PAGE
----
The media has widely spread stories of cases of dry drowning in recent months, but how much of it is true and how much is urban legend? While rare, there have been cases of children who have suffered from respiratory distress hours after being in the water. Medco ER & Urgent Care of Plano, TX, is the first line of defense in diagnosing and treating conditions caused by water aspiration, commonly called “dry drowning.”
What is dry drowning?
Dry drowning is an informal expression that is used outside of the medical profession. While medical professionals take issue with the term “dry drowning,” there can be instances of respiratory distress or, in extreme cases, respiratory failure that occurs after the lungs have struggled for some time after inhaling water.1
Drowning refers to a lack of oxygen in the lungs from being in or under the water. That’s why dry drowning is not a recognized medical term. It is not related to drowning. Instead, it refers to an inflammation of the lungs that is a secondary cause of inhaling water.
“What is commonly considered dry drowning is actually a very rare occurrence,” said Medco ER & Urgent Care’s Medical Director, Dr. Nasir Khan. “Most children do cough and sputter when in the water because water goes up their noses or they swallow or inhale water. That’s a normal part of being in the water and is usually not a cause for undue concern.”
What are the symptoms of dry drowning?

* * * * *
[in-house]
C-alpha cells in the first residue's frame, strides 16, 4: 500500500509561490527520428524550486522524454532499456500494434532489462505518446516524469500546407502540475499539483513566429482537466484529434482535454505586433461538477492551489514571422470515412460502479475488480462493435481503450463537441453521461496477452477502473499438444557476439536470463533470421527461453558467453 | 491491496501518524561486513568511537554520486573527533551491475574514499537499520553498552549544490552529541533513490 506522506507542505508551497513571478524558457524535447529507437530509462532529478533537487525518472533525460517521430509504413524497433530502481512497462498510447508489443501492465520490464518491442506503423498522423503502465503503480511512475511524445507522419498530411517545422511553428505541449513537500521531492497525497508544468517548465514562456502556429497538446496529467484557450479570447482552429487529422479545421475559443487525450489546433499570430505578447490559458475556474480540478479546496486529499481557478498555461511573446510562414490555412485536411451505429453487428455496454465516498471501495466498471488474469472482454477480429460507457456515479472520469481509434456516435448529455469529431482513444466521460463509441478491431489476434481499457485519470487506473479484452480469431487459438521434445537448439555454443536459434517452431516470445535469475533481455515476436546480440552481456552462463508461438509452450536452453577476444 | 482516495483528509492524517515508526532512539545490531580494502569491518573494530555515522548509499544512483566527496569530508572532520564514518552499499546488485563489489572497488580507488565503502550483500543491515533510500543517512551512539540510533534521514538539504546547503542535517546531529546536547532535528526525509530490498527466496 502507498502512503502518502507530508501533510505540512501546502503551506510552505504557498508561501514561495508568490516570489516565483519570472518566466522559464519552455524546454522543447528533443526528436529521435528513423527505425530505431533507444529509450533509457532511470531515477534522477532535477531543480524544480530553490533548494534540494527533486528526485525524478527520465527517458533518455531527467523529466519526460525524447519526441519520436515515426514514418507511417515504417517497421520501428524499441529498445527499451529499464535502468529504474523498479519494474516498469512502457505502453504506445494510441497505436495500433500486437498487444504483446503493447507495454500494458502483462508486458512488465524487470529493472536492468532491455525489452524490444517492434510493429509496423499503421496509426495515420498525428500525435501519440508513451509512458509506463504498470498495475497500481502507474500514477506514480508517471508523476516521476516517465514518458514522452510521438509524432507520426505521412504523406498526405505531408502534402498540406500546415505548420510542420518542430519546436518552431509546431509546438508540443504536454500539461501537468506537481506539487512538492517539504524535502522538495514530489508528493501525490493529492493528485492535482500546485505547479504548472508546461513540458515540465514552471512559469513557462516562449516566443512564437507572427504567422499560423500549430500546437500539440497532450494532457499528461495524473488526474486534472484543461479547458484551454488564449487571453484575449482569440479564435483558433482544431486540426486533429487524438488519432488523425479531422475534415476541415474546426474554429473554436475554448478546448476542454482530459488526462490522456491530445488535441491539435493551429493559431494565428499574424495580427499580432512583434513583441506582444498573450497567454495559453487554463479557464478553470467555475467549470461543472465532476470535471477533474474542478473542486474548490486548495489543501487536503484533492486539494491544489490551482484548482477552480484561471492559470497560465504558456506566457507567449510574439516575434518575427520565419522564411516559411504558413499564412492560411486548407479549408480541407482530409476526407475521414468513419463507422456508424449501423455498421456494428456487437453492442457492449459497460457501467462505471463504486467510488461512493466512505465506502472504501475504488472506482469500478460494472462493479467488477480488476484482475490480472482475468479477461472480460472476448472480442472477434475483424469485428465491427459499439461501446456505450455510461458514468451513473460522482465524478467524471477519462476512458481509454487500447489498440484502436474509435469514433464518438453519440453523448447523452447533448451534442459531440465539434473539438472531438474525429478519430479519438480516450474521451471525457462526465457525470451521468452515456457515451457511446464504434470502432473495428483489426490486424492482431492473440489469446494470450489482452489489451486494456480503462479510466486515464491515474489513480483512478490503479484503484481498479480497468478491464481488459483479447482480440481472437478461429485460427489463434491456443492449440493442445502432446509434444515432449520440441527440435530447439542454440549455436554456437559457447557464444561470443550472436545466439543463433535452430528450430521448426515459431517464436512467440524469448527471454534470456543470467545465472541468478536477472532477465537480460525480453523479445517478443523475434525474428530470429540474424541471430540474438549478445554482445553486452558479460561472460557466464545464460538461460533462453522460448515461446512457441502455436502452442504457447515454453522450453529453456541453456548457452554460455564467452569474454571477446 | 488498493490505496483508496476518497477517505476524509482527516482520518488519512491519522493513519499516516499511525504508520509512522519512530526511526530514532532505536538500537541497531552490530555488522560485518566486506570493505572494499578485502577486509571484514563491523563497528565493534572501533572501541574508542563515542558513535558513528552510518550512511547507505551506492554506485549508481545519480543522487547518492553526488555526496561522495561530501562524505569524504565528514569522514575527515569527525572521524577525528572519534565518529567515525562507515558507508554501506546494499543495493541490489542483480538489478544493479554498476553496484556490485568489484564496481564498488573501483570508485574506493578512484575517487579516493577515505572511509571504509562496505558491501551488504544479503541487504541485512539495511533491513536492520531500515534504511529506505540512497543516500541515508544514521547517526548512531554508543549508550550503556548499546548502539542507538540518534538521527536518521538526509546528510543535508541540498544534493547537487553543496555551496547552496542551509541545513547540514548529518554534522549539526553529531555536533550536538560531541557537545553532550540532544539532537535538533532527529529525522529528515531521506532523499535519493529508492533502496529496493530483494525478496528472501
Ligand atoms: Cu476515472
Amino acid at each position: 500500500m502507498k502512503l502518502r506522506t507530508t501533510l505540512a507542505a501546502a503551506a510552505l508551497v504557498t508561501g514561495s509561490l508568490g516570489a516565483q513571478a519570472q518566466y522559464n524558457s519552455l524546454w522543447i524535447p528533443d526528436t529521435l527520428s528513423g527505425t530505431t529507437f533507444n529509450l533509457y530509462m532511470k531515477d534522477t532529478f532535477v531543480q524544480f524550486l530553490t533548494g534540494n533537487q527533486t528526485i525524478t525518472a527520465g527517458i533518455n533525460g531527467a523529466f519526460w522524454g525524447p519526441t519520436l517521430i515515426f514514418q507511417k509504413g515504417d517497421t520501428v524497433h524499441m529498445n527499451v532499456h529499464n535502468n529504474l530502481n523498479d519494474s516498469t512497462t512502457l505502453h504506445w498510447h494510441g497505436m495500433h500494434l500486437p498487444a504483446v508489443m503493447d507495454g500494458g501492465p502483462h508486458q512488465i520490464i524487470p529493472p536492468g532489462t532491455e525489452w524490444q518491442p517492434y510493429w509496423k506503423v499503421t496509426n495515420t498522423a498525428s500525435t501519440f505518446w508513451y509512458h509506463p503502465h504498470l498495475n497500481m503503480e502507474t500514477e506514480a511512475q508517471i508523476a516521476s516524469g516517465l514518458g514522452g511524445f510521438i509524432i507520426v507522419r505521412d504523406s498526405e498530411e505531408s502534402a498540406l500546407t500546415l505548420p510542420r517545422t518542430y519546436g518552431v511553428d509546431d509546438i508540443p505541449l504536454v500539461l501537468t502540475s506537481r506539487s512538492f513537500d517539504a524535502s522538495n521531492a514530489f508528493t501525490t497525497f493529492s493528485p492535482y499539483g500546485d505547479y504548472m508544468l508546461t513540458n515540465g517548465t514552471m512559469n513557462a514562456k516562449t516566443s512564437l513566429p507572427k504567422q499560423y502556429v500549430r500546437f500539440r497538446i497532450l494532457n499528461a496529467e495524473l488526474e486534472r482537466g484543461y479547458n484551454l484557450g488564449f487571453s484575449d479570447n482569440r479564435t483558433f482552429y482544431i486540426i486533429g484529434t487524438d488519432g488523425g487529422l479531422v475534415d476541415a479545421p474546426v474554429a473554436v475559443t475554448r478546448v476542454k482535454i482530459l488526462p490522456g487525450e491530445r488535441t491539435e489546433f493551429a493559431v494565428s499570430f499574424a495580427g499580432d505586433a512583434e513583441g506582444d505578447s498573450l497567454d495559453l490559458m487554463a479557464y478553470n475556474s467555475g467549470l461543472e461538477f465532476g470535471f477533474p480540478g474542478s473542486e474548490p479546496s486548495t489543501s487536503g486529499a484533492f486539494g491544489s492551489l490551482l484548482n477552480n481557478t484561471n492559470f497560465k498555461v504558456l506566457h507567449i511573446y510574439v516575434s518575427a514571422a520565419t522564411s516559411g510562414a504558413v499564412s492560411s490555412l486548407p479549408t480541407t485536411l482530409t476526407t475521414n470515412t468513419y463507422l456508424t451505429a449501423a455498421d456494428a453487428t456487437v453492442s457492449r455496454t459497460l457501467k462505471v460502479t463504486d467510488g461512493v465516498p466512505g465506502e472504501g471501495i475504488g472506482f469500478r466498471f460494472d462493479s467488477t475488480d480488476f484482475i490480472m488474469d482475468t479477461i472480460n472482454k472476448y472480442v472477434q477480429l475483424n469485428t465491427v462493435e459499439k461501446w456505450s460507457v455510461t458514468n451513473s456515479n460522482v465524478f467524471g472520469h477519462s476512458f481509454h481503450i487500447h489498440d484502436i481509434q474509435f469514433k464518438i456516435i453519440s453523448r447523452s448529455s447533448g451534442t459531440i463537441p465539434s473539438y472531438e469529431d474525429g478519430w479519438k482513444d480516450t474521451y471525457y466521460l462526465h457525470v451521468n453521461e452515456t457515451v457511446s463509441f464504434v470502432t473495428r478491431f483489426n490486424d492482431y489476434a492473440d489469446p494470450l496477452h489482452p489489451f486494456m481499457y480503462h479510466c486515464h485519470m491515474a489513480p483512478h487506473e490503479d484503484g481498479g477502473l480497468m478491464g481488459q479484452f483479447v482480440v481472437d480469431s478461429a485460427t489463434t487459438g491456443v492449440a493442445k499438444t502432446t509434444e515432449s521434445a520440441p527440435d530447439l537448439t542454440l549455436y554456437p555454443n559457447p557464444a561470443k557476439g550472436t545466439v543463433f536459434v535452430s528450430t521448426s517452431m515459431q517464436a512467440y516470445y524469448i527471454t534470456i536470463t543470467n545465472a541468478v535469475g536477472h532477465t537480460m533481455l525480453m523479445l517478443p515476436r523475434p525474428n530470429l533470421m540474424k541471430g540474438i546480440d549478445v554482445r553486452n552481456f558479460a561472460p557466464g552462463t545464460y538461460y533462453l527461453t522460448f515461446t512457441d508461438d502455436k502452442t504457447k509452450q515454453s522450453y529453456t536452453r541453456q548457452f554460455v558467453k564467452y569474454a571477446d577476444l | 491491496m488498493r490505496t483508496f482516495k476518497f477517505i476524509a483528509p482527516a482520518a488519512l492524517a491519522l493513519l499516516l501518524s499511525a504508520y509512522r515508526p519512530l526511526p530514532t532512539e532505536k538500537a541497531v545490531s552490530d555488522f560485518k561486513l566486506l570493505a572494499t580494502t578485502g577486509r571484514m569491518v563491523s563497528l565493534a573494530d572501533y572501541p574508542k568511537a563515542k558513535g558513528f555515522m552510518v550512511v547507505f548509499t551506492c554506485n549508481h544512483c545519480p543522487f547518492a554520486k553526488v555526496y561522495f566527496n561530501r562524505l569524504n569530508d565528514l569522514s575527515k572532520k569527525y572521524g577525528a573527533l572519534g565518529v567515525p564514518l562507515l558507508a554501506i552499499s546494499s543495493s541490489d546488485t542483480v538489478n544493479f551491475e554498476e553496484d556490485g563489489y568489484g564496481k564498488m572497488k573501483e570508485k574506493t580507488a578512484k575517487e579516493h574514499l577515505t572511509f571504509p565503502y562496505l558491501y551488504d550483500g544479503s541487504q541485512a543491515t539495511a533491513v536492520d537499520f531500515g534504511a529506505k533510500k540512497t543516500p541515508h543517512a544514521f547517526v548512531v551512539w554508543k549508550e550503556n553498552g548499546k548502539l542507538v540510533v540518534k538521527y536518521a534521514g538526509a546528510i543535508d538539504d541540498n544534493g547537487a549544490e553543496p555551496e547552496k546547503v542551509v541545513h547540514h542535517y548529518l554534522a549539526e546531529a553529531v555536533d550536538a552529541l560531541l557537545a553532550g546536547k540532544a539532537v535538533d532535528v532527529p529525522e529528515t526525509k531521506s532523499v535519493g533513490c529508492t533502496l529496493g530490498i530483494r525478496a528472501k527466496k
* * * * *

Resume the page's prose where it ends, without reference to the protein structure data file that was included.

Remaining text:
- Skin discoloration
- Fast breathing
- Hard pulling to breathe
- Foaming at the mouth
Warning Signs – Act Fast
Any kind of respiratory dysfunction should be checked out by a medical professional. “If your child has any kind of trouble breathing or a cough, chest pain, vomiting or fever—regardless of how long ago he or she was in the water—come in to Medco ER right away to be checked out by one of our board-certified physicians,” said Dr. Khan.
Also, if your child has had a near-drowning incident, he or she should be taken to the ER to be checked out.
While it is impossible to make sure your child hasn’t inhaled any water while swimming, there are some things you can do to make sure he or she is as safe as possible.
- For pools, make sure there are fences and barriers to keep kids out of the pool when not supervised.
- When you are supervising your child in the pool or lake, be 100% present with no cell phone, books or conversations to distract you.
- Supervisors should be designated alcohol-free.
- Make sure your child has had swimming lessons as early as possible and knows how to float on their back.
- Don’t trust floating devices.
- Be close enough to touch when young children are in the water.
- Take frequent breaks with your child to help you stay alert.
- Become trained in CPR.
Get help at Medco ER & Urgent Care
If you suspect your child is experiencing some respiratory reactions from being in the water, come to Medco ER & Urgent Care right away. We’re open 24/7 every day of the year to help your child when delayed symptoms indicate something is not quite right. We’ll work to make sure your son or daughter is breathing easier again.
- Plano location:
3960 Legacy Drive, Plano TX 75023 (on the corner of Legacy and Coit Road)
Call us @ 469-392-4000